Development of Software to Rapidly Assess Placenta Images at Birth


Sponsoring Agency
National Institutes of Health


The placenta is a window into the events of pregnancy and the health of the mother and baby, yet only about 20% of placentas in the US are assessed by pathology exams and placental data is often neglected in pregnancy research. Since both the mother and fetus contribute to and modulate placental development and function, data from placental examination may inform short- and long-term clinical care of both mother and child. Placental pathology remains under-used due to the time, cost, expertise, and facilities needed, even in high-resource settings. Placental assessment can and should be more accessible to pathologists, clinicians, and researchers, and assessment at birth can more readily aid clinical decisions and relate findings to patients.

Prior work has used photographic images to measure characteristics such as shape and cord coiling and related these characteristics to placental diagnoses and outcomes of clinical importance. This project aims to leverage the simplicity and low cost of digital photographs and the computational and decision power of recent advances in artificial intelligence (AI) to create software for comprehensive placental assessment from images of gross placentas. The software could address the need for widespread, simple placenta assessment, particularly when information is needed urgently, pathologists are not highly trained for placental pathology, or where resources only allow a small fraction of placentas to be reviewed.

The investigative team, with extensive expertise in placental pathology and research, clinical care, medical informatics/AI, and image understanding, has developed an initial prototype with promising results for predicting several clinically impactful diagnoses. Our preliminary data demonstrates that a wide range of data can be collected from placental photos and that computational techniques allow the connection of abstracted data to predict placental disease. The goal of this proposal is to develop and validate software to assess placentas from digital photographs in any delivery setting.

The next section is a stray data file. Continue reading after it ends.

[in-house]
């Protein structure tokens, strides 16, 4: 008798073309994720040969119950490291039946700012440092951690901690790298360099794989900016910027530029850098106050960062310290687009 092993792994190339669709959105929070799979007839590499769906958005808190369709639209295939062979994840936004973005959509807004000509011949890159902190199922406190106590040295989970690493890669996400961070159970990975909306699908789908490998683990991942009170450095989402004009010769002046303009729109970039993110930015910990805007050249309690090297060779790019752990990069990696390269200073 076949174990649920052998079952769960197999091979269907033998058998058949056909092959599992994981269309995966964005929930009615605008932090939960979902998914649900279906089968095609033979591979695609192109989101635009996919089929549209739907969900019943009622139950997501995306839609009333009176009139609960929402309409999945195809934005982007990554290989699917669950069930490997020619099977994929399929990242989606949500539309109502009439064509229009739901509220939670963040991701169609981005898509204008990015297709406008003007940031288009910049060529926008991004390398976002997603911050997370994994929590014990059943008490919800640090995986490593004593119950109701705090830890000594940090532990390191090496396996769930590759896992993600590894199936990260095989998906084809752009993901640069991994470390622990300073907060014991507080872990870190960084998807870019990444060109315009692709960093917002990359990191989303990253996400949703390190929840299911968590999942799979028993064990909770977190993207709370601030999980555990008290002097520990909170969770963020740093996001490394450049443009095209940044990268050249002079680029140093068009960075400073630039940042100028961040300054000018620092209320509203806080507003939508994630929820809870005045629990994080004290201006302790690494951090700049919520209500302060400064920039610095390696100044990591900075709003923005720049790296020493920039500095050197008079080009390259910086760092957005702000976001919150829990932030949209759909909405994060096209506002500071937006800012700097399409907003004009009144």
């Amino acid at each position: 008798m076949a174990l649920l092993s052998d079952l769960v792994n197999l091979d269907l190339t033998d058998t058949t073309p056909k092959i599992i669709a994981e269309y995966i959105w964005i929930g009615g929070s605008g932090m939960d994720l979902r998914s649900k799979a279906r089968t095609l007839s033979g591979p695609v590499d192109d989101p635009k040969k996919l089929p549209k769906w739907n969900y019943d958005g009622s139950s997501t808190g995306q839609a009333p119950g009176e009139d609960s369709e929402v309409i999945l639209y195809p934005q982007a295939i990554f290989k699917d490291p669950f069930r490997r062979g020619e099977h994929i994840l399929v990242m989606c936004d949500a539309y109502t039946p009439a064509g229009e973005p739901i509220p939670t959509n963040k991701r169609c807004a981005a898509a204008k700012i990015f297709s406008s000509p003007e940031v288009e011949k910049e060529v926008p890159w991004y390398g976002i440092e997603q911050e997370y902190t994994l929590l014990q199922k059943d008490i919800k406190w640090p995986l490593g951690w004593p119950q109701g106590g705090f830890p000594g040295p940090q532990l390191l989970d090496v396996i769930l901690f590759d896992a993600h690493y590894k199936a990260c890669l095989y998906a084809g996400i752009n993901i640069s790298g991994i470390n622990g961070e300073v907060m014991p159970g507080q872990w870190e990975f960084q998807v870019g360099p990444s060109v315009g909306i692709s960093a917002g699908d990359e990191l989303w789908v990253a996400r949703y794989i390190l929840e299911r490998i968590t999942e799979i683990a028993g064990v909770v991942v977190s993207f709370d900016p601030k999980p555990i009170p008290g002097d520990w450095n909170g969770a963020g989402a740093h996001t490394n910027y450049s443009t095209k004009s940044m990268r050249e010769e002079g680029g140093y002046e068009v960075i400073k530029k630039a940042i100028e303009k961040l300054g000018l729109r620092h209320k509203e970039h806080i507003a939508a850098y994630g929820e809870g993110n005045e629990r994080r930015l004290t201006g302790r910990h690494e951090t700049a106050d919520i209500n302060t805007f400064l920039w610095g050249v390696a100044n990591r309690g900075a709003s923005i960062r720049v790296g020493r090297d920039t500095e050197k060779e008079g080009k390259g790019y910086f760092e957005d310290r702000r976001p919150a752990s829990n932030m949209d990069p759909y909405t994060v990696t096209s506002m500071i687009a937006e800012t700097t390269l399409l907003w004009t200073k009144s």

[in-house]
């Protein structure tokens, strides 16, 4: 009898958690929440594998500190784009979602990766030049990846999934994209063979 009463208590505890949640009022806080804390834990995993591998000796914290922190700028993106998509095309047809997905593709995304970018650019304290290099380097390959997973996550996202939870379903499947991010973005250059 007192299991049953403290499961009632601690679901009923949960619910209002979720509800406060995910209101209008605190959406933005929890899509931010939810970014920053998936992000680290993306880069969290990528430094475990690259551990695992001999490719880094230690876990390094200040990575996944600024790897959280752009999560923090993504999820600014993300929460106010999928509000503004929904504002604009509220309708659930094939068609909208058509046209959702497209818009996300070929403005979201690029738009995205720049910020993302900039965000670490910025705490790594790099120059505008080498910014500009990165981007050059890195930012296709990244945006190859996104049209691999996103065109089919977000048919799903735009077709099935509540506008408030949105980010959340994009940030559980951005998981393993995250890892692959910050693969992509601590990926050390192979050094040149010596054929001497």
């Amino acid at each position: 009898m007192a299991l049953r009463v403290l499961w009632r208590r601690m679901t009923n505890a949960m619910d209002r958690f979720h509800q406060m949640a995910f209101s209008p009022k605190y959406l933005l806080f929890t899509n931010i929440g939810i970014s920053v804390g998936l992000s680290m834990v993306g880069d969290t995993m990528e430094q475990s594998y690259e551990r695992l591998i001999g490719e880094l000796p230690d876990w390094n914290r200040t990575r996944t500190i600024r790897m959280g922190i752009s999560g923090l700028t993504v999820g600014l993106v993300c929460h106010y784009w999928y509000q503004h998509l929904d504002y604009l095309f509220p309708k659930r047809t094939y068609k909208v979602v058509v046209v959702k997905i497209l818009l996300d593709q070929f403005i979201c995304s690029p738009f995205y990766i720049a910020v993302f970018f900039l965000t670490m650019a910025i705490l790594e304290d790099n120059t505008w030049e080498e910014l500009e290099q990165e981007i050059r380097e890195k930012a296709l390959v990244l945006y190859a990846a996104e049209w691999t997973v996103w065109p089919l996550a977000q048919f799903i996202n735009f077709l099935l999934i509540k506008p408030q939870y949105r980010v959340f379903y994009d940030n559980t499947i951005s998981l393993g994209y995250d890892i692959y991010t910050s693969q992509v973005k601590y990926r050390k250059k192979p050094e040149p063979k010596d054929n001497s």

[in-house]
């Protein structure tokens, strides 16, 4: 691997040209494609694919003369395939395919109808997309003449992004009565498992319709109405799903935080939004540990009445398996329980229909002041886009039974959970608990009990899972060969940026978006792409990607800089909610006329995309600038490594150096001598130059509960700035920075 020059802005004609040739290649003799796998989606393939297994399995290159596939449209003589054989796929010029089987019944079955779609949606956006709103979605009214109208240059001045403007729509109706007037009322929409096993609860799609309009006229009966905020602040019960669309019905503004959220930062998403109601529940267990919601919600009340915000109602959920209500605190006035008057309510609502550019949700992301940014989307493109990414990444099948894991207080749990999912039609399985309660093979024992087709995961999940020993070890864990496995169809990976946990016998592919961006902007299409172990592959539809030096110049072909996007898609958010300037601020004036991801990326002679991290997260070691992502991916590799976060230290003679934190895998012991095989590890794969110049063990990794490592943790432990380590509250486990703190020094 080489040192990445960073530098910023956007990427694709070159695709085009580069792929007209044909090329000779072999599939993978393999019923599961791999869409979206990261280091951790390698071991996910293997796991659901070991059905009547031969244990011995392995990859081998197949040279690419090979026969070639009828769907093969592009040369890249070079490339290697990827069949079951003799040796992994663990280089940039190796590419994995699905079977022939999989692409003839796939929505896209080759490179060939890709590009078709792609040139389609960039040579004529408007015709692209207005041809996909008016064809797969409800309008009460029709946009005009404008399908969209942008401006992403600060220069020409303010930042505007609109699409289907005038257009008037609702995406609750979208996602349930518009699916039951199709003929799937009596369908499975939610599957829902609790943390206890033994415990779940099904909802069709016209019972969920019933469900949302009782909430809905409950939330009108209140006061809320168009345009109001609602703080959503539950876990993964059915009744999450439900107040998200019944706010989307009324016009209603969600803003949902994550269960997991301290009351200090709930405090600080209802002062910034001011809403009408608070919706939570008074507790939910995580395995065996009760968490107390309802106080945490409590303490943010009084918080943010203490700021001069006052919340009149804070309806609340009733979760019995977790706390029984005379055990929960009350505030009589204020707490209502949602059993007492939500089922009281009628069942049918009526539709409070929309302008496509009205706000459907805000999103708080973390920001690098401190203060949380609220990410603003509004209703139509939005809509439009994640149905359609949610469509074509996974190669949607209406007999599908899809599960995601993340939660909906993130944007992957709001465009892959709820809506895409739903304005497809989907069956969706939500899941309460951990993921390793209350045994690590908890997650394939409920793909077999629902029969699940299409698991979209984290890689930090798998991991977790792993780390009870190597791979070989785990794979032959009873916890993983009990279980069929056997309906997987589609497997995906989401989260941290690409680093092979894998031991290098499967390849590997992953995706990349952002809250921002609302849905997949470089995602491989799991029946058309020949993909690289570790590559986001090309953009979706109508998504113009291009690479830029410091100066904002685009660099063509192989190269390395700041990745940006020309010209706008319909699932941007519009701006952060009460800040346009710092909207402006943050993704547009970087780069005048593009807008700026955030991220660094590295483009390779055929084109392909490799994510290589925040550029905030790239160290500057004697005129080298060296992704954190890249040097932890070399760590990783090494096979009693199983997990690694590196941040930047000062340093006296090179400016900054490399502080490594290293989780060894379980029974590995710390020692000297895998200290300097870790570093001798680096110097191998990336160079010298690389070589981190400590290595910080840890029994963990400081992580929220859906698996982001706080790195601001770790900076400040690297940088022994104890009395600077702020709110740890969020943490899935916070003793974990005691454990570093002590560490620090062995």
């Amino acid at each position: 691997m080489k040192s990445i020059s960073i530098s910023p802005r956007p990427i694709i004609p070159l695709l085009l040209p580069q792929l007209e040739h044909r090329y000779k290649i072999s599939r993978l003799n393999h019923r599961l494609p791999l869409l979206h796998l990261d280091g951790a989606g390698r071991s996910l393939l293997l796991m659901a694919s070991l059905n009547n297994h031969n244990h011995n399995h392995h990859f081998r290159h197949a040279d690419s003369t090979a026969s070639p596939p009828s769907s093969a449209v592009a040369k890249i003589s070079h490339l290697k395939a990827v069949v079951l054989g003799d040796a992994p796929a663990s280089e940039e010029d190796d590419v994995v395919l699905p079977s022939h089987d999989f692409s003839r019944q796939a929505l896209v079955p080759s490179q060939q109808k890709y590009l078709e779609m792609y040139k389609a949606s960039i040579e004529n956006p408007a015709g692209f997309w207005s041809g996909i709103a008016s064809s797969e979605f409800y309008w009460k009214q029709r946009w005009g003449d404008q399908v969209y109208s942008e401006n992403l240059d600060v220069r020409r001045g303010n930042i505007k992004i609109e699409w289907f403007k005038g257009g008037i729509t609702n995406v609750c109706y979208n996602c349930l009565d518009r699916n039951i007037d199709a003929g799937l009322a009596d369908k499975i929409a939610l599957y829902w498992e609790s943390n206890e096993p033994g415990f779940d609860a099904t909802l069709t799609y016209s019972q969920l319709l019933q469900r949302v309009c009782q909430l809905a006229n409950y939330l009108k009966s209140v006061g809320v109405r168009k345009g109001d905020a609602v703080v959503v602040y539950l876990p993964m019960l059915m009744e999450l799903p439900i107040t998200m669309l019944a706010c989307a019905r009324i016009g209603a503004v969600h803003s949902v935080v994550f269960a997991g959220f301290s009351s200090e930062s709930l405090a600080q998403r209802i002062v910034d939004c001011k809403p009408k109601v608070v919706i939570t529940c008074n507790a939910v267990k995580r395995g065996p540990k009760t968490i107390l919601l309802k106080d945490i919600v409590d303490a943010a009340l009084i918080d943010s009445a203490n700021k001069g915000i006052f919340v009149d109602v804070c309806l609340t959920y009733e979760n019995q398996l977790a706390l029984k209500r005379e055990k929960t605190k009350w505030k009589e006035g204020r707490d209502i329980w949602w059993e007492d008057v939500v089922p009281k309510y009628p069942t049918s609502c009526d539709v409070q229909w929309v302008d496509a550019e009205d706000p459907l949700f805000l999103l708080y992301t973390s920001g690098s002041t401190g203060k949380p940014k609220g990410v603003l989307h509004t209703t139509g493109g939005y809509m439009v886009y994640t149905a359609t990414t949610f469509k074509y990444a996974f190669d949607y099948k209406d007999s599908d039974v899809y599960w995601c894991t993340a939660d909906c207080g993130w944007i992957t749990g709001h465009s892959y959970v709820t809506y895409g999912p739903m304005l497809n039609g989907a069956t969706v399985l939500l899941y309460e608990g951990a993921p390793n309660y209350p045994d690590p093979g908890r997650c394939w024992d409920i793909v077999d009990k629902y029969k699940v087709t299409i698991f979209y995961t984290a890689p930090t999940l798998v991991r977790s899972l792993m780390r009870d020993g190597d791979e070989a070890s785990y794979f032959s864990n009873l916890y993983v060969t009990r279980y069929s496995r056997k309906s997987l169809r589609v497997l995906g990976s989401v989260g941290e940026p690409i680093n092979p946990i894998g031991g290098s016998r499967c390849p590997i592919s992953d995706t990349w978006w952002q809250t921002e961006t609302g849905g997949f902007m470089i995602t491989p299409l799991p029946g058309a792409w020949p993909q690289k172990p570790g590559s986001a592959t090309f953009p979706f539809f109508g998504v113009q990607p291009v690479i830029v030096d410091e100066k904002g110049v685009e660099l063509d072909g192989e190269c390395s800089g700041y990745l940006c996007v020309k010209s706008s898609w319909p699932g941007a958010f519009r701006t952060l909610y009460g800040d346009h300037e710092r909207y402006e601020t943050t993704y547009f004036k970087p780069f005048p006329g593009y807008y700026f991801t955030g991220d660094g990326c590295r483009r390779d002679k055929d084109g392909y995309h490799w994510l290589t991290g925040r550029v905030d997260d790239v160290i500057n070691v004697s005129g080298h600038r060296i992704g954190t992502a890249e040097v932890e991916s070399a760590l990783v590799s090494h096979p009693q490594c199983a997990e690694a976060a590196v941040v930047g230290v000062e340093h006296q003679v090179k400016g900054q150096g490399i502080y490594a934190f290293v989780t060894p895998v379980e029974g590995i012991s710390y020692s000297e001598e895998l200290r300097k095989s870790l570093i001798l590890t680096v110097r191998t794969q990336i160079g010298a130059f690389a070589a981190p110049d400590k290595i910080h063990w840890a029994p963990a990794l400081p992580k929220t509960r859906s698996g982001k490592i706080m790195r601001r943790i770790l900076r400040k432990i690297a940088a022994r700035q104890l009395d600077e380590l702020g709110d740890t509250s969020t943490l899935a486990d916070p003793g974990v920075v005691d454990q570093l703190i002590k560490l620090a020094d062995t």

An extensive, first-of-its-kind dataset will be created from three large hospitals including images and expert pathology reports from pregnancies with abnormal and healthy outcomes (n>50,000). Combined, these sites include a range of characteristics across income, race/ethnicity, health risks, and hospital resources. The resulting software will glean visual characteristics from the disc, cord, and membranes and accurately identify specific parameters (e.g., abnormal shape) and diagnoses (e.g., chorioamnionitis). This software has the ability to strengthen pathology exams by standardizing and enhancing the data collected at the gross level, providing better information to pathologists for diagnoses. The immediate information could impact clinical care before hospital discharge, and ease-of-use will allow inclusion in pregnancy research.

With such huge advances in technology, placental assessment at birth can no longer be viewed as nonessential or too difficult. When fully developed and validated clinically in a range of birth settings, this software could have the power to impact the care of millions of mothers and children around the world.